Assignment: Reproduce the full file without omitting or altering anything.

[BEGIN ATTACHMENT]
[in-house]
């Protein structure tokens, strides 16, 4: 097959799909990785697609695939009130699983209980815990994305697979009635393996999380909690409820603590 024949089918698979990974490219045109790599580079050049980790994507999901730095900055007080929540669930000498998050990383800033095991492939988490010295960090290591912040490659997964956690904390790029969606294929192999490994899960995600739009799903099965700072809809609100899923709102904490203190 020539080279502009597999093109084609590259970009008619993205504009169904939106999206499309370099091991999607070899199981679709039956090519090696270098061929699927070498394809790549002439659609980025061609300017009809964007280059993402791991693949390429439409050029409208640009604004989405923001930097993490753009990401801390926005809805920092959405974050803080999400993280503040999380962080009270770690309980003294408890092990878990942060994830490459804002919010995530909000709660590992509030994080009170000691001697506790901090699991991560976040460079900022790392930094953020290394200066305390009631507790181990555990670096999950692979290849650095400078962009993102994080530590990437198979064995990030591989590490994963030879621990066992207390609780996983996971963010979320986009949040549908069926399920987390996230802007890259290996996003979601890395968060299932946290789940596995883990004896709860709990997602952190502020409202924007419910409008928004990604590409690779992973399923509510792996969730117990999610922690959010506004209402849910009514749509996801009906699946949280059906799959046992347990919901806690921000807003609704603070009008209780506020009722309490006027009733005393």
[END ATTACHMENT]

[in-house]
């Protein structure tokens, strides 16, 4: 097959799909990785697609695939009130699983209980815990994305697979009635393996999380909690409820603590 024949089918698979990974490219045109790599580079050049980790994507999901730095900055007080929540669930000498998050990383800033095991492939988490010295960090290591912040490659997964956690904390790029969606294929192999490994899960995600739009799903099965700072809809609100899923709102904490203190 020539080279502009597999093109084609590259970009008619993205504009169904939106999206499309370099091991999607070899199981679709039956090519090696270098061929699927070498394809790549002439659609980025061609300017009809964007280059993402791991693949390429439409050029409208640009604004989405923001930097993490753009990401801390926005809805920092959405974050803080999400993280503040999380962080009270770690309980003294408890092990878990942060994830490459804002919010995530909000709660590992509030994080009170000691001697506790901090699991991560976040460079900022790392930094953020290394200066305390009631507790181990555990670096999950692979290849650095400078962009993102994080530590990437198979064995990030591989590490994963030879621990066992207390609780996983996971963010979320986009949040549908069926399920987390996230802007890259290996996003979601890395968060299932946290789940596995883990004896709860709990997602952190502020409202924007419910409008928004990604590409690779992973399923509510792996969730117990999610922690959010506004209402849910009514749509996801009906699946949280059906799959046992347990919901806690921000807003609704603070009008209780506020009722309490006027009733005393």